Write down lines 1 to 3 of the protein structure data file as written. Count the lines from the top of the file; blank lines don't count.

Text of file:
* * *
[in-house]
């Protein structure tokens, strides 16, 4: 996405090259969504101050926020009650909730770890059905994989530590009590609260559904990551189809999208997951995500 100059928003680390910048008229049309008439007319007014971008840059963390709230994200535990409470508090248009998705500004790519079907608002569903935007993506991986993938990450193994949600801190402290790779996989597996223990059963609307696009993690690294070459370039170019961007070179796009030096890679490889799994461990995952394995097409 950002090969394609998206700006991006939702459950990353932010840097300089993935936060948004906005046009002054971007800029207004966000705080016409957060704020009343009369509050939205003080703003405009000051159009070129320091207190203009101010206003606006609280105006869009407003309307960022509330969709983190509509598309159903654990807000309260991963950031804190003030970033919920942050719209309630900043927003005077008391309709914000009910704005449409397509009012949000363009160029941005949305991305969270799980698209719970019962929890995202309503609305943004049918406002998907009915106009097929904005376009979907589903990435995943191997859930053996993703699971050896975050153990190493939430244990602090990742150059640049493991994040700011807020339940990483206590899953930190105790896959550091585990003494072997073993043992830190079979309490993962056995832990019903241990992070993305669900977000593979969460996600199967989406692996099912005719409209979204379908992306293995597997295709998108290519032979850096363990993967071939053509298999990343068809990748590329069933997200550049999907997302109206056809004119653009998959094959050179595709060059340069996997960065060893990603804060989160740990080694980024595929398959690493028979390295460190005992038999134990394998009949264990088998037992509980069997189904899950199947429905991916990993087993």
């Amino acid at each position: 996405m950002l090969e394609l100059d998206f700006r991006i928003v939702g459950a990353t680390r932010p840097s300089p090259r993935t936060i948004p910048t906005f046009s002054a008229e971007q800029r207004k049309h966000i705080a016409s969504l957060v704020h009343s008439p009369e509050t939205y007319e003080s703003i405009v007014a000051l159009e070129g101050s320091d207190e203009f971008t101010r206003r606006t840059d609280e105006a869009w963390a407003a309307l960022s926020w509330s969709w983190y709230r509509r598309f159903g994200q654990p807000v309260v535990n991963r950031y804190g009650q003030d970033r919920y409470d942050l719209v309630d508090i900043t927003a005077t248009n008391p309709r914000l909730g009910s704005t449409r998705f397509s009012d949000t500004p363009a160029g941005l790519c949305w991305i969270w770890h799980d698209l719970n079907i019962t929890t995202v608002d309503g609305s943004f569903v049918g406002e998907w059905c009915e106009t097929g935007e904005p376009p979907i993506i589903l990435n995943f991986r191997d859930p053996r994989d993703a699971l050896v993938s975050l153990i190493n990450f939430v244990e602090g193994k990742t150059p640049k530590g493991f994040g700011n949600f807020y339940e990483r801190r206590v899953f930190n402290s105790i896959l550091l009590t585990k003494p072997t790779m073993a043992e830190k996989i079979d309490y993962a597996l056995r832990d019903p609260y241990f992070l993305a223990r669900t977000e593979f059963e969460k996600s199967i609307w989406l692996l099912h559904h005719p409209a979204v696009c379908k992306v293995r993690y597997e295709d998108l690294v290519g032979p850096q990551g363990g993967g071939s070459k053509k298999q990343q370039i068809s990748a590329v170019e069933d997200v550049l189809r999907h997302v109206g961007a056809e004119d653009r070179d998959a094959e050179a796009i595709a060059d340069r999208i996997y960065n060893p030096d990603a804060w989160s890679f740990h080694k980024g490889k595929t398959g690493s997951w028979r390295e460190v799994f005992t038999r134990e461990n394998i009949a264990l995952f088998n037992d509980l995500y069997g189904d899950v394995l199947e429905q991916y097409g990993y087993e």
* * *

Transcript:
[in-house]
């Protein structure tokens, strides 16, 4: 996405090259969504101050926020009650909730770890059905994989530590009590609260559904990551189809999208997951995500 100059928003680390910048008229049309008439007319007014971008840059963390709230994200535990409470508090248009998705500004790519079907608002569903935007993506991986993938990450193994949600801190402290790779996989597996223990059963609307696009993690690294070459370039170019961007070179796009030096890679490889799994461990995952394995097409 950002090969394609998206700006991006939702459950990353932010840097300089993935936060948004906005046009002054971007800029207004966000705080016409957060704020009343009369509050939205003080703003405009000051159009070129320091207190203009101010206003606006609280105006869009407003309307960022509330969709983190509509598309159903654990807000309260991963950031804190003030970033919920942050719209309630900043927003005077008391309709914000009910704005449409397509009012949000363009160029941005949305991305969270799980698209719970019962929890995202309503609305943004049918406002998907009915106009097929904005376009979907589903990435995943191997859930053996993703699971050896975050153990190493939430244990602090990742150059640049493991994040700011807020339940990483206590899953930190105790896959550091585990003494072997073993043992830190079979309490993962056995832990019903241990992070993305669900977000593979969460996600199967989406692996099912005719409209979204379908992306293995597997295709998108290519032979850096363990993967071939053509298999990343068809990748590329069933997200550049999907997302109206056809004119653009998959094959050179595709060059340069996997960065060893990603804060989160740990080694980024595929398959690493028979390295460190005992038999134990394998009949264990088998037992509980069997189904899950199947429905991916990993087993």
């Amino acid at each position: 996405m950002l090969e394609l100059d998206f700006r991006i928003v939702g459950a990353t680390r932010p840097s300089p090259r993935t936060i948004p910048t906005f046009s002054a008229e971007q800029r207004k049309h966000i705080a016409s969504l957060v704020h009343s008439p009369e509050t939205y007319e003080s703003i405009v007014a000051l159009e070129g101050s320091d207190e203009f971008t101010r206003r606006t840059d609280e105006a869009w963390a407003a309307l960022s926020w509330s969709w983190y709230r509509r598309f159903g994200q654990p807000v309260v535990n991963r950031y804190g009650q003030d970033r919920y409470d942050l719209v309630d508090i900043t927003a005077t248009n008391p309709r914000l909730g009910s704005t449409r998705f397509s009012d949000t500004p363009a160029g941005l790519c949305w991305i969270w770890h799980d698209l719970n079907i019962t929890t995202v608002d309503g609305s943004f569903v049918g406002e998907w059905c009915e106009t097929g935007e904005p376009p979907i993506i589903l990435n995943f991986r191997d859930p053996r994989d993703a699971l050896v993938s975050l153990i190493n990450f939430v244990e602090g193994k990742t150059p640049k530590g493991f994040g700011n949600f807020y339940e990483r801190r206590v899953f930190n402290s105790i896959l550091l009590t585990k003494p072997t790779m073993a043992e830190k996989i079979d309490y993962a597996l056995r832990d019903p609260y241990f992070l993305a223990r669900t977000e593979f059963e969460k996600s199967i609307w989406l692996l099912h559904h005719p409209a979204v696009c379908k992306v293995r993690y597997e295709d998108l690294v290519g032979p850096q990551g363990g993967g071939s070459k053509k298999q990343q370039i068809s990748a590329v170019e069933d997200v550049l189809r999907h997302v109206g961007a056809e004119d653009r070179d998959a094959e050179a796009i595709a060059d340069r999208i996997y960065n060893p030096d990603a804060w989160s890679f740990h080694k980024g490889k595929t398959g690493s997951w028979r390295e460190v799994f005992t038999r134990e461990n394998i009949a264990l995952f088998n037992d509980l995500y069997g189904d899950v394995l199947e429905q991916y097409g990993y087993e």